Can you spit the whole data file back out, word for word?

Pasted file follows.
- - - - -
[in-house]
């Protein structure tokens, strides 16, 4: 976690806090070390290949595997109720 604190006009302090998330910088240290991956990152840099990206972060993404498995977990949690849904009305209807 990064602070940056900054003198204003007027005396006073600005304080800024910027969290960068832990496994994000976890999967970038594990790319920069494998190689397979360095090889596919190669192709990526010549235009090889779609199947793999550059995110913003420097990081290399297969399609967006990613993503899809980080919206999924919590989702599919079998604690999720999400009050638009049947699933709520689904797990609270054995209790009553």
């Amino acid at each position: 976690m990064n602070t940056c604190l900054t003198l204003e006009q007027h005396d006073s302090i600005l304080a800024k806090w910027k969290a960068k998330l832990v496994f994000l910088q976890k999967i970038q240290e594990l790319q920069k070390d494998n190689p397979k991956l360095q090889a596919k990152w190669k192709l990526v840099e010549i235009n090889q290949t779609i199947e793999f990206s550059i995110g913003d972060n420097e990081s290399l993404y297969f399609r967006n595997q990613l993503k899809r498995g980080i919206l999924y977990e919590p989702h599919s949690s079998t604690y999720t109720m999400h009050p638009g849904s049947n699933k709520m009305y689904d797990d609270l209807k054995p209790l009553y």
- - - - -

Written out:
[in-house]
């Protein structure tokens, strides 16, 4: 976690806090070390290949595997109720 604190006009302090998330910088240290991956990152840099990206972060993404498995977990949690849904009305209807 990064602070940056900054003198204003007027005396006073600005304080800024910027969290960068832990496994994000976890999967970038594990790319920069494998190689397979360095090889596919190669192709990526010549235009090889779609199947793999550059995110913003420097990081290399297969399609967006990613993503899809980080919206999924919590989702599919079998604690999720999400009050638009049947699933709520689904797990609270054995209790009553």
């Amino acid at each position: 976690m990064n602070t940056c604190l900054t003198l204003e006009q007027h005396d006073s302090i600005l304080a800024k806090w910027k969290a960068k998330l832990v496994f994000l910088q976890k999967i970038q240290e594990l790319q920069k070390d494998n190689p397979k991956l360095q090889a596919k990152w190669k192709l990526v840099e010549i235009n090889q290949t779609i199947e793999f990206s550059i995110g913003d972060n420097e990081s290399l993404y297969f399609r967006n595997q990613l993503k899809r498995g980080i919206l999924y977990e919590p989702h599919s949690s079998t604690y999720t109720m999400h009050p638009g849904s049947n699933k709520m009305y689904d797990d609270l209807k054995p209790l009553y």